Examples of capacity requirement:

  1. The software shall have a disk space of 3500 terabytes
  2. The software disk space shall be replaceable with a larger capacity when space is exhausted.

Interoperability: 

This describes the ease with which the software can interact with other software.

Examples of interoperability requirements:

  1. User can share post to social media websites
  2. Users can download files via links to other websites.

Security:

This deals with the general safety of the software. This includes the safety of user data, assets, safety from hackers as well as cybersecurity.

Example of security requirement:

  1. Employees should be required to reset a new password if they have not changed it within the stipulated period specified as “password expiration duration”.
  2. All Passwords should be hidden and never viewable at any point in time.
  3. The access permission for the data may only be changed by the system’s data administrator.

Accessibility:

This describes the extent to which the software can be assessed and used. Who can make use of the software and who is not allowed to make use of the software?

Examples of Accessibility requirement: 

  1. Persons with disabilities shall be able to use the software following Canada’s disability act 1991.
  2. The system should be accessible to color blind persons such that they can recognize and read all text and other information on the software with ease.

Availability:

How often do you want the software running? You want to ensure that users can use certain functions on the software for a specified time.

Examples of Availability requirement:

  1. The online payment system should always be available for use 24/7 from Mondays to Fridays, between the hours of 5: 00 am and 11: 00 pm.
  2. Uptime of the system shall be 99.8%
  3. A new installation of the system shall be ready for first-time use within 24 hours of initial installation.

Performance:

These are requirements that describe how fast and effectively a system can respond to users’ input and produce the desired output. These include response time and net processing time. For instance, when you use a website, you want to make sure that the page responds promptly. So you can have a functional requirement that says: the website loads within 2 seconds. Or when you process a form, you get a response within 2 seconds time frame.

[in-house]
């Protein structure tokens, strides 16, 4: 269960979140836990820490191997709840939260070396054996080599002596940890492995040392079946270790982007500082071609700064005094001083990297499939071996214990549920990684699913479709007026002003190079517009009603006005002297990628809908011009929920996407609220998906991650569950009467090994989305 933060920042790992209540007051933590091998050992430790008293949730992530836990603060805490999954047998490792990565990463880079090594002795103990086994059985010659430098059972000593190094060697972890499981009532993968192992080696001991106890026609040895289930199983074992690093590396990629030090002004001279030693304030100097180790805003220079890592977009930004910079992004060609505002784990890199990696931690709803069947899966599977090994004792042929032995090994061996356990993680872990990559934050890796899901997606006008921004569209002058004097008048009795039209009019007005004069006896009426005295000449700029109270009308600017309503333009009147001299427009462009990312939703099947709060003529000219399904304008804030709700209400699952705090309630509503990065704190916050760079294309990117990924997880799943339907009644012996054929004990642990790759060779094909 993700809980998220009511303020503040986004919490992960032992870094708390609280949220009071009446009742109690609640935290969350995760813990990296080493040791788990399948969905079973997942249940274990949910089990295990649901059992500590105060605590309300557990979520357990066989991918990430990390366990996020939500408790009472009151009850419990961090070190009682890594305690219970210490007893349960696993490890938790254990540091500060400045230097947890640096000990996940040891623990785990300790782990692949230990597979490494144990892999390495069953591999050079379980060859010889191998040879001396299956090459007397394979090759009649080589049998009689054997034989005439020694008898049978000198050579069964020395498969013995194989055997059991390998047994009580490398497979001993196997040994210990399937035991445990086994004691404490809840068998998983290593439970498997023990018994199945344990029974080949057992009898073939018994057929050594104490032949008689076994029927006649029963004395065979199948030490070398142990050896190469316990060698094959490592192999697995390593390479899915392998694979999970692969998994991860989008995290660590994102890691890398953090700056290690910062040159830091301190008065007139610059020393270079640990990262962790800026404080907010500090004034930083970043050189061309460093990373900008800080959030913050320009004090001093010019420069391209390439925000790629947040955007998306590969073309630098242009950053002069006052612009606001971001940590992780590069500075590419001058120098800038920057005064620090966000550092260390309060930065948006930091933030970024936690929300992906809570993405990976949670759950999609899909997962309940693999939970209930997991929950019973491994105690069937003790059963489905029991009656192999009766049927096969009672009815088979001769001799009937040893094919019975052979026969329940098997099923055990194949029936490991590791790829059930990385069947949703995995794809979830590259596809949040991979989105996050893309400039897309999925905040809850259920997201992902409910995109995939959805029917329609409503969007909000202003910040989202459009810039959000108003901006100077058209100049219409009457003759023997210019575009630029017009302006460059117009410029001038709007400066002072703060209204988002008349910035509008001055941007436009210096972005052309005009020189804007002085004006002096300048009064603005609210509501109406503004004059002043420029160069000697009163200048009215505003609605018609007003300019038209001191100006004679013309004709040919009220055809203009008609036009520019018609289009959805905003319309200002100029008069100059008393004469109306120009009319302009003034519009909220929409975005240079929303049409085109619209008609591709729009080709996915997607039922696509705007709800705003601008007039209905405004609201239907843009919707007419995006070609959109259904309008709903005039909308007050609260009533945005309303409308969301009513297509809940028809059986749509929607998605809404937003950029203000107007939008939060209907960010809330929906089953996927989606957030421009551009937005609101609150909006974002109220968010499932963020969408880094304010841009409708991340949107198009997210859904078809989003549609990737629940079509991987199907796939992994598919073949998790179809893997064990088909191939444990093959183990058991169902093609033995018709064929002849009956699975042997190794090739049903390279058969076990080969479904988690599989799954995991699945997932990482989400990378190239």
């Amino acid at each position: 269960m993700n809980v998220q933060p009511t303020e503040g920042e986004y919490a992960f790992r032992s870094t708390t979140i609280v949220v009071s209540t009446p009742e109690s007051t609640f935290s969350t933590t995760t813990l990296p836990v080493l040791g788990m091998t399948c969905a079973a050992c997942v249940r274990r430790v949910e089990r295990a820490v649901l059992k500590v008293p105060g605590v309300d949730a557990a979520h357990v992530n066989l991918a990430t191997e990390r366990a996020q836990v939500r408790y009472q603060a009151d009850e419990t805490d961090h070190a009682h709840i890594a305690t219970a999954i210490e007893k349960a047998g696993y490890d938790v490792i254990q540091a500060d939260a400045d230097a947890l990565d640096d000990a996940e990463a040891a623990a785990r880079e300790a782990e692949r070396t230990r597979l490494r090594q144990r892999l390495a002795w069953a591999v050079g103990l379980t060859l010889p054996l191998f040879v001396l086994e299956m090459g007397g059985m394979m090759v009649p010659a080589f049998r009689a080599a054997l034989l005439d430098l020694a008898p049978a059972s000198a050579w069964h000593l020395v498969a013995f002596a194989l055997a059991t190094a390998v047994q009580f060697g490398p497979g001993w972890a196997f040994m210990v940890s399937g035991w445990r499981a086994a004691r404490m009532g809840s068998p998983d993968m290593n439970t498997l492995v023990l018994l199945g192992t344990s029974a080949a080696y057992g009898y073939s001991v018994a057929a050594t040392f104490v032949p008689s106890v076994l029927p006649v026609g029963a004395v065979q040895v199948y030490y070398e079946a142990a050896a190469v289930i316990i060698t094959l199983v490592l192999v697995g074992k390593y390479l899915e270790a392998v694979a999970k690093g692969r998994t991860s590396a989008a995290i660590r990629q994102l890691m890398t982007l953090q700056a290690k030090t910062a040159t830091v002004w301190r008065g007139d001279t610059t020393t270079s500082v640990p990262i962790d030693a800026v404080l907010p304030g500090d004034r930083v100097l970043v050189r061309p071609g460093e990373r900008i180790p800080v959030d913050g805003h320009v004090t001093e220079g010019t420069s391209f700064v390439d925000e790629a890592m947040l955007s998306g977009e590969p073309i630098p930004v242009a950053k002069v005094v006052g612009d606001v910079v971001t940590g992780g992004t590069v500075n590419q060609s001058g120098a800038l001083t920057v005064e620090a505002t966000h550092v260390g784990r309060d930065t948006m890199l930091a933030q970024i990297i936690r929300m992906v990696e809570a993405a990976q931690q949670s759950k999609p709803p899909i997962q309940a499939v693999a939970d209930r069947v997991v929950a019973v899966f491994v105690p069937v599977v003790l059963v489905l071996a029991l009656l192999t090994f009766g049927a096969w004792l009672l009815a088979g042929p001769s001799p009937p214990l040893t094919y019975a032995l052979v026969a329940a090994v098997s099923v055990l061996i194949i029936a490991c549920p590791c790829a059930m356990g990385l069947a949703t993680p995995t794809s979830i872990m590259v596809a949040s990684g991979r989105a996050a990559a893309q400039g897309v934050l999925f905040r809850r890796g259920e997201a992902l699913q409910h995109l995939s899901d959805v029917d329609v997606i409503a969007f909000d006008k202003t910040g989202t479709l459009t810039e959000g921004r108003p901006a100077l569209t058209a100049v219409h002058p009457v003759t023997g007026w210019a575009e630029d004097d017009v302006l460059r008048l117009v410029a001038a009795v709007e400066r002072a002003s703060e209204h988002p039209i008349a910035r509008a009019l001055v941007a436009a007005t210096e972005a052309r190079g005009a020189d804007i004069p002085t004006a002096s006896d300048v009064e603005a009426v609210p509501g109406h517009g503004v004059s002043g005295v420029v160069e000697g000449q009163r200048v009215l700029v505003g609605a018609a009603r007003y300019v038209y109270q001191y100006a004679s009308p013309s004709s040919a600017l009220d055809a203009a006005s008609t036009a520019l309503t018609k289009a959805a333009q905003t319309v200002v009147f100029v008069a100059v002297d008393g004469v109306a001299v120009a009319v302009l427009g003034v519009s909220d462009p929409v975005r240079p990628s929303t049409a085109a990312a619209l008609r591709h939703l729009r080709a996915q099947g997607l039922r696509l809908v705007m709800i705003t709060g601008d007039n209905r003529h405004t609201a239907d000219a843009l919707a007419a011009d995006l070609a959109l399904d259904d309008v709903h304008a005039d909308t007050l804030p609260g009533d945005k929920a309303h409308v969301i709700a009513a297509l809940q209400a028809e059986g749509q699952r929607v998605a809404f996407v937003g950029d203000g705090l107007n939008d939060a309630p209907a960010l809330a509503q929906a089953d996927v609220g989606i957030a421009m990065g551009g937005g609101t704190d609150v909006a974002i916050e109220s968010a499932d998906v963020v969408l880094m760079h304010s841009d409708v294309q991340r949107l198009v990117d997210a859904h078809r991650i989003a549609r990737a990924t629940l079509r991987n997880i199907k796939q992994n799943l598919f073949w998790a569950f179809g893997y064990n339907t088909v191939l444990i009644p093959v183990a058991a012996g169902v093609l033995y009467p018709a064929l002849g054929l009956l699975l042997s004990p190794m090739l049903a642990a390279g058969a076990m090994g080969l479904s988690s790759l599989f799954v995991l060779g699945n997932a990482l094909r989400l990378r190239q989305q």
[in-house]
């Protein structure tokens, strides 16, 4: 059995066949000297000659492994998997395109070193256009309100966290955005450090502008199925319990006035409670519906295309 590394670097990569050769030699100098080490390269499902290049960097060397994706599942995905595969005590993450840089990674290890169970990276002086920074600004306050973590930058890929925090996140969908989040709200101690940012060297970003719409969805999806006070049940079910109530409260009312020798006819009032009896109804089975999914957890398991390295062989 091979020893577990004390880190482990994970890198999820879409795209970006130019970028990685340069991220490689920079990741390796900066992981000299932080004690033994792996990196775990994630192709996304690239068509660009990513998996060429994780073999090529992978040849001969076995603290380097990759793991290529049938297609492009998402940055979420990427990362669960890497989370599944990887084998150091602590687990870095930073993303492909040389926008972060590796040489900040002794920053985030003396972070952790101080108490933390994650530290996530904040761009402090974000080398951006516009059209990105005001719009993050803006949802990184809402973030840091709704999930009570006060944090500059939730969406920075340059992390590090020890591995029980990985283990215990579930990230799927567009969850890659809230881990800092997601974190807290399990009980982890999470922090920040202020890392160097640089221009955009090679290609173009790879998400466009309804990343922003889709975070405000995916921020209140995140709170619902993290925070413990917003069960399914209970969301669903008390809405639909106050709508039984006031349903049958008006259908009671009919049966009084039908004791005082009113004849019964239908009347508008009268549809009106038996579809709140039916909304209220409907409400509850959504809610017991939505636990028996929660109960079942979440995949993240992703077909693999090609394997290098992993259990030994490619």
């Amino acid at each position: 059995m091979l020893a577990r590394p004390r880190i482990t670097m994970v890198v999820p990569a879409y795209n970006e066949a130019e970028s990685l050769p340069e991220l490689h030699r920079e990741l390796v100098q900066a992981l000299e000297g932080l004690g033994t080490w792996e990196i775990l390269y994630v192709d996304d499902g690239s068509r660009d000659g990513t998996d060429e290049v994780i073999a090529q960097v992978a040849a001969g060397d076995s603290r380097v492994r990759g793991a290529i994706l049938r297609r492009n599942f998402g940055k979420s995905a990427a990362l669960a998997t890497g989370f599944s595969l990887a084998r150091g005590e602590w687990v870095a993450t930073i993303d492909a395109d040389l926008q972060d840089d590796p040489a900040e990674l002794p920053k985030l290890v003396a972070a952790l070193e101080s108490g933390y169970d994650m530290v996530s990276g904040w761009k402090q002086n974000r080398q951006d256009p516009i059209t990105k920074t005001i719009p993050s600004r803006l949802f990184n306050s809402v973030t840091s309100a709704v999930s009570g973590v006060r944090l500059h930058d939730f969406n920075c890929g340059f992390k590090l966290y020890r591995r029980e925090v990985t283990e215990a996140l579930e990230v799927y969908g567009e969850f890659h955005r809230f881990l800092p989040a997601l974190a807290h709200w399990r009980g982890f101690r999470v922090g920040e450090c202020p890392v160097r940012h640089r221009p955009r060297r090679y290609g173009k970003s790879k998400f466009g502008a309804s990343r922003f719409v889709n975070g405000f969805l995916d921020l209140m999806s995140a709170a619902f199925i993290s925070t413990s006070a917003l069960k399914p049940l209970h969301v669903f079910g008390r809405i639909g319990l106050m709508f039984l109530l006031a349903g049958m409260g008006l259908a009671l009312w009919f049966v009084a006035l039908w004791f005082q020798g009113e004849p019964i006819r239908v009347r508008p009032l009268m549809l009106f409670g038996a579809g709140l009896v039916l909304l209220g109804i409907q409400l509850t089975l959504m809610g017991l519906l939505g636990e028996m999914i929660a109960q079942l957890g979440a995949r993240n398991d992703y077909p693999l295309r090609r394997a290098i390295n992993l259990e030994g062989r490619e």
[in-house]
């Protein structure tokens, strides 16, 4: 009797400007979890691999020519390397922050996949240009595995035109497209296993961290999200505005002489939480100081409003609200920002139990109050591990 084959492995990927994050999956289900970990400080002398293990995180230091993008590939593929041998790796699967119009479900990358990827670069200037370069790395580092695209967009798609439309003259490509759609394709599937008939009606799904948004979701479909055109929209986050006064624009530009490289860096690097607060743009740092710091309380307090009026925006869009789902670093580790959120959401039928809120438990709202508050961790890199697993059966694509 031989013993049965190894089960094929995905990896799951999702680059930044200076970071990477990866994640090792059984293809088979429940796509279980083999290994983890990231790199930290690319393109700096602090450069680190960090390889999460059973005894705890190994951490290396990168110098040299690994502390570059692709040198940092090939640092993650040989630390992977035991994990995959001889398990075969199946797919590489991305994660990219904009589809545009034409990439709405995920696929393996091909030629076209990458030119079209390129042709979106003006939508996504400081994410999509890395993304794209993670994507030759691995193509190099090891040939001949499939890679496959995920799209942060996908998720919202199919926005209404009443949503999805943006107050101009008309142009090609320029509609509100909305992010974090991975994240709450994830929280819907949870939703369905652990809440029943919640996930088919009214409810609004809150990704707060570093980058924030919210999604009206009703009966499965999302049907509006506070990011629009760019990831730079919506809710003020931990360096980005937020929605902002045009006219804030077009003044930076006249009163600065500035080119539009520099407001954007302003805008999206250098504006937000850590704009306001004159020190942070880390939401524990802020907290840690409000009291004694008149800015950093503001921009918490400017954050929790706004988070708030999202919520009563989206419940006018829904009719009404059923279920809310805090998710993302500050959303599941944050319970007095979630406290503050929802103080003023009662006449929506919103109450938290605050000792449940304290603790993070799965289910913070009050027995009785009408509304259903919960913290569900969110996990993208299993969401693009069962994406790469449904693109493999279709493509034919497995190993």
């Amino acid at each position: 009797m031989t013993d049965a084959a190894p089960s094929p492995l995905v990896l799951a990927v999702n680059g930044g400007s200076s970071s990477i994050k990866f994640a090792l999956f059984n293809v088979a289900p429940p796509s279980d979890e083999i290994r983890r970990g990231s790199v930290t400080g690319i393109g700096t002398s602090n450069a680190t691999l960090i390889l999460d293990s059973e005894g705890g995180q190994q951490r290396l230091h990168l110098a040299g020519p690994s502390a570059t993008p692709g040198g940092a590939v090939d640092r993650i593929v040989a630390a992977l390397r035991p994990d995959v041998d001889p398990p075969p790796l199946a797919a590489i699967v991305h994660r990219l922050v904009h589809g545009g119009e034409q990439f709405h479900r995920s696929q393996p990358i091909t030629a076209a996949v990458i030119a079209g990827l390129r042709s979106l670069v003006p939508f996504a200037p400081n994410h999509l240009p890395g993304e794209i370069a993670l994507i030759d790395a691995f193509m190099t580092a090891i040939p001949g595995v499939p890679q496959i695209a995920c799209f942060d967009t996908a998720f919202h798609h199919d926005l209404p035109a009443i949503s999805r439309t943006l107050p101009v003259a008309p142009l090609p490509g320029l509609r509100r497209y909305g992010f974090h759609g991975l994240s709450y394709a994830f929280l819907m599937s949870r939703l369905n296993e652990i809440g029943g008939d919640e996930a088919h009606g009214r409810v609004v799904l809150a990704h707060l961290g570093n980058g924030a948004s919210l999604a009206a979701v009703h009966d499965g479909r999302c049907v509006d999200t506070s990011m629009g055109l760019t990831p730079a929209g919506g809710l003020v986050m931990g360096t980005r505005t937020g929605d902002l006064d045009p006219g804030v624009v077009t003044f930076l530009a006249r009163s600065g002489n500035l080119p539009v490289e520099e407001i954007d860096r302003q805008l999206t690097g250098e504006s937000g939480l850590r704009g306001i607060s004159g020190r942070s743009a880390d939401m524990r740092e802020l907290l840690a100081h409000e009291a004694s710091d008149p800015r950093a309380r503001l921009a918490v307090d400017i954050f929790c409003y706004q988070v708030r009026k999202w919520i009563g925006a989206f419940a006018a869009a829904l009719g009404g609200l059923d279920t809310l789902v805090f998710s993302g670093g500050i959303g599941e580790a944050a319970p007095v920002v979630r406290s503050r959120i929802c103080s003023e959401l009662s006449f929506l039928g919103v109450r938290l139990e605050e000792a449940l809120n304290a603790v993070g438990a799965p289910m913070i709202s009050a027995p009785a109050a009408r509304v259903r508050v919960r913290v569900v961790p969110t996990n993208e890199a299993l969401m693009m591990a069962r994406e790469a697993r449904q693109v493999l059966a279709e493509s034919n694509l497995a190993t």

Examples of performance requirements include:

  1. The app shall take 3 seconds to load
  2. The acceptable data processing time is 2 seconds
  3. When a query is made the report of the query shall load within 2 seconds.

Scalability:

These requirements deal with the plans of the company to meet up with an increase in demand for their product or service in terms of increasing its capacity.

Examples of scalability requirements:

  1. The system shall be able to handle five thousand transactions per day.
  2. We need to plan for 1000 terabyte data capacity for the first two years of operation

Recovery:

In cases of user misplacement or forgetting their data, what are the plans in place to retrieve back their information? This brings about the need for recovery requirements.

Examples of Recovery requirements:

  1. The app shall take 5 seconds to restore backup
  2. The app shall back up data of various forms including texts, images, and videos.

Usability:

You want users to be able to make use of the software easily. Hence usability requirements describe the ease of use of the software.

Examples of usability requirement:

  1. Users shall be able to use the software at first sight without seeking assistance.

In conclusion

Although functional requirements are very crucial in determining what the software does and how it responds to user inputs. Non-functional requirements are likewise necessary to help facilitate the functional requirements to provide a befitting user experience and enhance all-round excellent performance of the software.